• Introduced comprehensive Ankle Movement Training(AMT) for stroke patients.
• AMT improved ankle muscle strength and co-contraction during gait in stroke patients.
• Emphasizing a significant consequence of AMT on gait recovery in stroke patients.
Ankle dysfunction in patients with stroke is a common but serious cause of balance and gait impairments. However, comprehensive paretic ankle training seldom exists. Thus, we investigated the effects of a bi-axial ankle muscle training program using visual feedback as a means to improve ankle strength and performance of functional activities in patients with stroke.
This study was a randomized controlled pilot trial with concealed allocation and assessor blinding and intention-to-treat analysis. Twenty-five patients with stroke and difficulty in walking (e.g., foot drop) or ankle muscle weakness receiving inpatient rehabilitation were included. The experimental group underwent ankle muscle training consisting of passive stretching, control of ankle muscles, and active-resistive strengthening using visual feedback for 40 min per day, 5 times per week for 4 weeks. The control group underwent ankle-related physical therapy, including ankle range-of-motion exercises. The amount of time for training was equal between the two groups. The outcome measurements were isometric ankle contraction force to assess the strength of ankle muscles, ankle proprioception, Fugl–Meyer lower extremity score, Berg balance scale score, walking speed, and ankle co-contraction index to assess muscle efficiency during gait.
The analysis revealed significant between-group differences in the ankle muscle strength in each direction (P < 0.05), Fugl–Meyer score (P < 0.01), and stance-phase co-contraction index (P < 0.05). After training, the experimental group displayed significant within-group differences in the strength of the ankle muscles in each direction (P < 0.01), ankle proprioception (P < 0.05), and walking speed (P < 0.05).
Our findings demonstrate the significant short-term effects of ankle muscle training on strength, walking speed, and muscle efficiency in patients with chronic stroke.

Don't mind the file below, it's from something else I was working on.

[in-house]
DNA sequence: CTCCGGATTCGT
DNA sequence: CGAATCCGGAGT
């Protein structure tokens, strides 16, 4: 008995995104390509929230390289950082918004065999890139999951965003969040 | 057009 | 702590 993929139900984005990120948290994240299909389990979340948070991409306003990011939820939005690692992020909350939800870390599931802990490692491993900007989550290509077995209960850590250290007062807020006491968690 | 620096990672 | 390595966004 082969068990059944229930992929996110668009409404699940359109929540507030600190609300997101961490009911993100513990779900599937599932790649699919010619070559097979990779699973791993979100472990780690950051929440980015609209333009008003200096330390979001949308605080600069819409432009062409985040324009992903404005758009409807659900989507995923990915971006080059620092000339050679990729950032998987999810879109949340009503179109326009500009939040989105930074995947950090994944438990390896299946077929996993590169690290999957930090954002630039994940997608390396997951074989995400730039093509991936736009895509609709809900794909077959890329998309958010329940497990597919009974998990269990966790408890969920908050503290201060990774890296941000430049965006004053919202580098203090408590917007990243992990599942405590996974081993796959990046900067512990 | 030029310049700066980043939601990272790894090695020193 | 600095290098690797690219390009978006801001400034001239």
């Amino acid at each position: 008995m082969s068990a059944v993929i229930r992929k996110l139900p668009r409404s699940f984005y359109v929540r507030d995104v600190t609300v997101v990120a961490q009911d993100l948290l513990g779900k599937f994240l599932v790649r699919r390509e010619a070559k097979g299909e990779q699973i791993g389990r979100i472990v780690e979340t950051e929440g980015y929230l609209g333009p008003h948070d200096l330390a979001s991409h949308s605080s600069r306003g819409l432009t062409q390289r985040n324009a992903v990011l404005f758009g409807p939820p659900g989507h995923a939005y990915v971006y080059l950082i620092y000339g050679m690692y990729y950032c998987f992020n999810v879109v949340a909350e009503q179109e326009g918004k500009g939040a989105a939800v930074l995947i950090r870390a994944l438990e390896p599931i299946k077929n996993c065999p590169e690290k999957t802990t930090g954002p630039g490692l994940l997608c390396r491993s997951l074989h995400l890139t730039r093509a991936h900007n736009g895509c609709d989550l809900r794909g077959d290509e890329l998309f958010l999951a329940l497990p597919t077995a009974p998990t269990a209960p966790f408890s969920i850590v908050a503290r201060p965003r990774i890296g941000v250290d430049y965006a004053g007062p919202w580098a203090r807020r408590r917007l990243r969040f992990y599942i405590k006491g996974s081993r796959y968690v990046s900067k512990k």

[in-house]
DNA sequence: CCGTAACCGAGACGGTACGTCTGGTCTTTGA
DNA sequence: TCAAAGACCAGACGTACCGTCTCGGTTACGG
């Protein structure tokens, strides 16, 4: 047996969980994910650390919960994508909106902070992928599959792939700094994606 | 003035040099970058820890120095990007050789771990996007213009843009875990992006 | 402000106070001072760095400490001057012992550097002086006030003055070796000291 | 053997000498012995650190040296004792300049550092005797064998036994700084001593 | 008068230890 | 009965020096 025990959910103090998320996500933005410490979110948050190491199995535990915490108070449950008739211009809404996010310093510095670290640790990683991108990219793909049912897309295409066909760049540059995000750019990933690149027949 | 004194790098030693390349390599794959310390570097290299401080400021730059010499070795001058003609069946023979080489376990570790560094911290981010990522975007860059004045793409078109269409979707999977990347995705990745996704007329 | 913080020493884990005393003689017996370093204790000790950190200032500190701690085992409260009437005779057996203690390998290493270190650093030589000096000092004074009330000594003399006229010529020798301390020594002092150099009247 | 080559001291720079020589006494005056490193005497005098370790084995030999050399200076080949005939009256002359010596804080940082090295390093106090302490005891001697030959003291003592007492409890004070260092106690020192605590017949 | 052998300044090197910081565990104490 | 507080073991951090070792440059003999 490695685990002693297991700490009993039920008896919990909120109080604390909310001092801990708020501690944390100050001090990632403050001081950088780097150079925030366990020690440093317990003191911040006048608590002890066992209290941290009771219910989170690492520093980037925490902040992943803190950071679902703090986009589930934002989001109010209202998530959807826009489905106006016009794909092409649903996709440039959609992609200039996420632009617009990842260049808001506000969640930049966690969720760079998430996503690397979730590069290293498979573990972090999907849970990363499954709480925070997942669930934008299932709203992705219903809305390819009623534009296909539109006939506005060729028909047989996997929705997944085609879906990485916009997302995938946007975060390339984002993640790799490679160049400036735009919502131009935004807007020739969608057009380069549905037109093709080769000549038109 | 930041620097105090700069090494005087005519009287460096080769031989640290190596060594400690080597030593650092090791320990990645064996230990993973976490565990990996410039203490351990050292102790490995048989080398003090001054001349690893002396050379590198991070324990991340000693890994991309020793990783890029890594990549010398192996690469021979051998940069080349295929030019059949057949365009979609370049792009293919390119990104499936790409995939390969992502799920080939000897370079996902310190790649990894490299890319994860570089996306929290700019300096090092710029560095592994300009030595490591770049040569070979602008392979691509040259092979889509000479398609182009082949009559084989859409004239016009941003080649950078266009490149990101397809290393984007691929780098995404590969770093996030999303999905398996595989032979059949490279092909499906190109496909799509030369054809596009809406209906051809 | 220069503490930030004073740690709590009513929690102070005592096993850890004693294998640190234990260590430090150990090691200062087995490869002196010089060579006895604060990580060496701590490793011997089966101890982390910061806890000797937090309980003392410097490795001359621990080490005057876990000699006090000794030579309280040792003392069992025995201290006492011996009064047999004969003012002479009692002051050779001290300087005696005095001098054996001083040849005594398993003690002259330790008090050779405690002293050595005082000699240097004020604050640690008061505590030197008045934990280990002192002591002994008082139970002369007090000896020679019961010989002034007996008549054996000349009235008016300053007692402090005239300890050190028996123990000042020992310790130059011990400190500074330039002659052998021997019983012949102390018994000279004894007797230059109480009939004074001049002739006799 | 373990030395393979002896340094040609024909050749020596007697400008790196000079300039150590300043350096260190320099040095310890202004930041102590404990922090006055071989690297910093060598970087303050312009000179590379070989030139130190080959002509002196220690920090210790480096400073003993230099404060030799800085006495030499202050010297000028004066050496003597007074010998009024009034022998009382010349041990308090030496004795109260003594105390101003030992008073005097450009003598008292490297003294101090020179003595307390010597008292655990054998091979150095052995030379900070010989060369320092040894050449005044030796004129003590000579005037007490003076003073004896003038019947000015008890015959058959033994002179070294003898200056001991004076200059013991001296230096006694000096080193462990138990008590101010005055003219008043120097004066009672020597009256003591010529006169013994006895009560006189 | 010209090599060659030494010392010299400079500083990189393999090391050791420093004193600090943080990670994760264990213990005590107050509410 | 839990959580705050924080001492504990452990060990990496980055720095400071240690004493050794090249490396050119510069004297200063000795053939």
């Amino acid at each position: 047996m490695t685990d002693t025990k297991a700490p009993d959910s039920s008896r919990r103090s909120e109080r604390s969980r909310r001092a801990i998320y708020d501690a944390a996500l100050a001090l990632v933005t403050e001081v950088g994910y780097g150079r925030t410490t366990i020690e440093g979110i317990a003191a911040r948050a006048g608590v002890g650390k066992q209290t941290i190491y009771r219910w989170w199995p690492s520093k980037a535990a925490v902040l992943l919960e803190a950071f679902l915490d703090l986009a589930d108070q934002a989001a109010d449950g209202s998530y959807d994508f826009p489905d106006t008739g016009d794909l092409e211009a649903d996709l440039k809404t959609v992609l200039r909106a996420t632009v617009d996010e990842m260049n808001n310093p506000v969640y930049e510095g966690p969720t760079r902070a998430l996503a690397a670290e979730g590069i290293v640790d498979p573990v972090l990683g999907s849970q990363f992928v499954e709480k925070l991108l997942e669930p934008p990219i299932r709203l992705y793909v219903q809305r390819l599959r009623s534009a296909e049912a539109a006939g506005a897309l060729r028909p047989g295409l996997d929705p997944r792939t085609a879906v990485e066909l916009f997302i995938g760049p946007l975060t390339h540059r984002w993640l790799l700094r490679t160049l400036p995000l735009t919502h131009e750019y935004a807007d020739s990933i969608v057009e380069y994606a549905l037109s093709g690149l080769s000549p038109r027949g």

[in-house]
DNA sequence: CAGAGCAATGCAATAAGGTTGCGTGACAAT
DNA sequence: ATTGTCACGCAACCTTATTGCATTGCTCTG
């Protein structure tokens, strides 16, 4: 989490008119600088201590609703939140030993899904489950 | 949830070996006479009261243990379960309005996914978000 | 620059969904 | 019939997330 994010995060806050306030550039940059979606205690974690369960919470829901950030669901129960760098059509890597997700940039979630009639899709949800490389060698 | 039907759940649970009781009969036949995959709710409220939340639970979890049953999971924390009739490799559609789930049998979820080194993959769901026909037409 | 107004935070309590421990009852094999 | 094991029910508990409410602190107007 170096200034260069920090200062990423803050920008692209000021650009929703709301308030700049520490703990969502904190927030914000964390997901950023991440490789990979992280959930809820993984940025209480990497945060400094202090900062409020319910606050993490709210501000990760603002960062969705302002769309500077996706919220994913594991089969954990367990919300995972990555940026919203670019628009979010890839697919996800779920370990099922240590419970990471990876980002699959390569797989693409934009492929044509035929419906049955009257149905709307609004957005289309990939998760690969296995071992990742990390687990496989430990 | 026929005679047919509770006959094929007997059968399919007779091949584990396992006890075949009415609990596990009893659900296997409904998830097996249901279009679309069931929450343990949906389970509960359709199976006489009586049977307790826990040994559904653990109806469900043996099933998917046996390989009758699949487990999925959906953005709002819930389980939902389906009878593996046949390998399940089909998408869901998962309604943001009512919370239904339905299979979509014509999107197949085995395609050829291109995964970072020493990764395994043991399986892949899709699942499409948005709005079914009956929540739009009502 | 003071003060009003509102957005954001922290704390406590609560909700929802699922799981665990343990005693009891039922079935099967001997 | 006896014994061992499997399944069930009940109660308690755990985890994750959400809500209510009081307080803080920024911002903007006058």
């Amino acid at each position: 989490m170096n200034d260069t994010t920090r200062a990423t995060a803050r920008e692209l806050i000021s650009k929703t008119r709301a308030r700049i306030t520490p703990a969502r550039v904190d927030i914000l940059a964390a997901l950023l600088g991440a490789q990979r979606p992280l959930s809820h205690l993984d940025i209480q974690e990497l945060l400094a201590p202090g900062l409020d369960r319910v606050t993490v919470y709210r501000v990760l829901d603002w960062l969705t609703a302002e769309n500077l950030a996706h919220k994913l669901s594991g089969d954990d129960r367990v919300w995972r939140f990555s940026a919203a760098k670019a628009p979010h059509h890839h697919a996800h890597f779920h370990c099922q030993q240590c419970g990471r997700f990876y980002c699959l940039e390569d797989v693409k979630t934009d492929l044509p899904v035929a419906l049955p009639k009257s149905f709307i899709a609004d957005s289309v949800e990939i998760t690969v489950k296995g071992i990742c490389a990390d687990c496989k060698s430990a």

AMTankle muscle trainingFM-LFugl–Meyer lower extremityBBSBerg balance scaleCIco-contraction indexROMrange of motion
One of the most notable lower limb impairments after the development of central nervous system disorders, such as stroke, is the inability of the ankle joint to yield normal levels of muscle force. In a functional task, such as locomotion, muscle weakness of the ankle muscles is associated with reduced plantar flexion at the end of the stance phase and reduced dorsiflexion at the swing phase . In particular, reduced forward propulsion owing to weakness of the plantar flexors can reduce the walking speed, and decreased dorsiflexion can lead to injurious falls . Weakness of the ankle muscles in patients with stroke is more prominent than impairments of other proximal lower muscles; thus, affected patients often continuously need ankle–foot orthoses after discharge, which may inhibit their performance of daily activities in the long term .
There are a few targeted ankle muscle-stretching and -strengthening training programs or devices for patients with stroke . Ankle muscle-stretching devices help increase ankle mobility (i.e., range of motion [ROM]), and ankle muscle-strengthening programs help improve muscle strength affected by reductions in muscle mass or inadequate voluntary activation that requires muscle contractions . Previously, robot-assisted gait training has helped yield a simple repeated gait pattern movement, which was effective for improving the gait speed and aerobic function, but has seldom improved gait symmetry or ankle functions . The anklebot is a rehabilitation robotics tool aiming to enhance ankle motor control using a target-based video game with visual feedback. The repetitive ankle dorsi-plantar flexions while seated were effective in improving the movement velocity, smoothness, and accuracy and the heel strikes during gait among moderately to highly functional patients with stroke . Children with cerebral palsy have shown improvements in ankle biomechanics and lower limb motor control after receiving an intelligent intervention of passive stretching and active strengthening using a robotic training system . However, previous studies have not considered the effect of ankle joint functionality on mobility and strength. Therefore, ankle muscle training (AMT) protocols should include comprehensive and effective ankle muscle-stretching and -strengthening rehabilitation training to improve ankle functions.